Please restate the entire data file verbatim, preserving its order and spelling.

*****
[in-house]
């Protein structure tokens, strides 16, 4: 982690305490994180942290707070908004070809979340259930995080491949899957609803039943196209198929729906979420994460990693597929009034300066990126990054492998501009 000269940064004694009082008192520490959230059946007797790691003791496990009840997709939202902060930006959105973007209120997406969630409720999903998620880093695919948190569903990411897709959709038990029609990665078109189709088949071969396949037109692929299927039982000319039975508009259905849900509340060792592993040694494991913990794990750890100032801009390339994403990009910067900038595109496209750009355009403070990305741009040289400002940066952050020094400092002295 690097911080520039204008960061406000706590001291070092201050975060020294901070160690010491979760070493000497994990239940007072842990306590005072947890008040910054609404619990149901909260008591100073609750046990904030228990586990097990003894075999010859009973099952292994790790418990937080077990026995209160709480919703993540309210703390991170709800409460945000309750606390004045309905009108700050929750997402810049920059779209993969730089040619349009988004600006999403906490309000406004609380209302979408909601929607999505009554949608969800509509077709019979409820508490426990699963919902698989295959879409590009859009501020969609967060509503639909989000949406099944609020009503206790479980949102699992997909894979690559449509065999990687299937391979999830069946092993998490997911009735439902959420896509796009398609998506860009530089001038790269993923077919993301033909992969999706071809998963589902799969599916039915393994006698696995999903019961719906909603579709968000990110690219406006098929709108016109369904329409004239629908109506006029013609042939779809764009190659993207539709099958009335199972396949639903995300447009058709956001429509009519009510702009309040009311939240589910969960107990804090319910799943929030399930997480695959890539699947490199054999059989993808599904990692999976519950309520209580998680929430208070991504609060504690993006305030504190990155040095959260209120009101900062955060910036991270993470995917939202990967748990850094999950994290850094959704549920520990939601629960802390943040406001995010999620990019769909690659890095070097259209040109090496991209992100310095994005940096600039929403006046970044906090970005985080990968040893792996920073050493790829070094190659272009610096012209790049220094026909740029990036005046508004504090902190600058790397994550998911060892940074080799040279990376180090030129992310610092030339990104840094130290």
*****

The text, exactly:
[in-house]
């Protein structure tokens, strides 16, 4: 982690305490994180942290707070908004070809979340259930995080491949899957609803039943196209198929729906979420994460990693597929009034300066990126990054492998501009 000269940064004694009082008192520490959230059946007797790691003791496990009840997709939202902060930006959105973007209120997406969630409720999903998620880093695919948190569903990411897709959709038990029609990665078109189709088949071969396949037109692929299927039982000319039975508009259905849900509340060792592993040694494991913990794990750890100032801009390339994403990009910067900038595109496209750009355009403070990305741009040289400002940066952050020094400092002295 690097911080520039204008960061406000706590001291070092201050975060020294901070160690010491979760070493000497994990239940007072842990306590005072947890008040910054609404619990149901909260008591100073609750046990904030228990586990097990003894075999010859009973099952292994790790418990937080077990026995209160709480919703993540309210703390991170709800409460945000309750606390004045309905009108700050929750997402810049920059779209993969730089040619349009988004600006999403906490309000406004609380209302979408909601929607999505009554949608969800509509077709019979409820508490426990699963919902698989295959879409590009859009501020969609967060509503639909989000949406099944609020009503206790479980949102699992997909894979690559449509065999990687299937391979999830069946092993998490997911009735439902959420896509796009398609998506860009530089001038790269993923077919993301033909992969999706071809998963589902799969599916039915393994006698696995999903019961719906909603579709968000990110690219406006098929709108016109369904329409004239629908109506006029013609042939779809764009190659993207539709099958009335199972396949639903995300447009058709956001429509009519009510702009309040009311939240589910969960107990804090319910799943929030399930997480695959890539699947490199054999059989993808599904990692999976519950309520209580998680929430208070991504609060504690993006305030504190990155040095959260209120009101900062955060910036991270993470995917939202990967748990850094999950994290850094959704549920520990939601629960802390943040406001995010999620990019769909690659890095070097259209040109090496991209992100310095994005940096600039929403006046970044906090970005985080990968040893792996920073050493790829070094190659272009610096012209790049220094026909740029990036005046508004504090902190600058790397994550998911060892940074080799040279990376180090030129992310610092030339990104840094130290």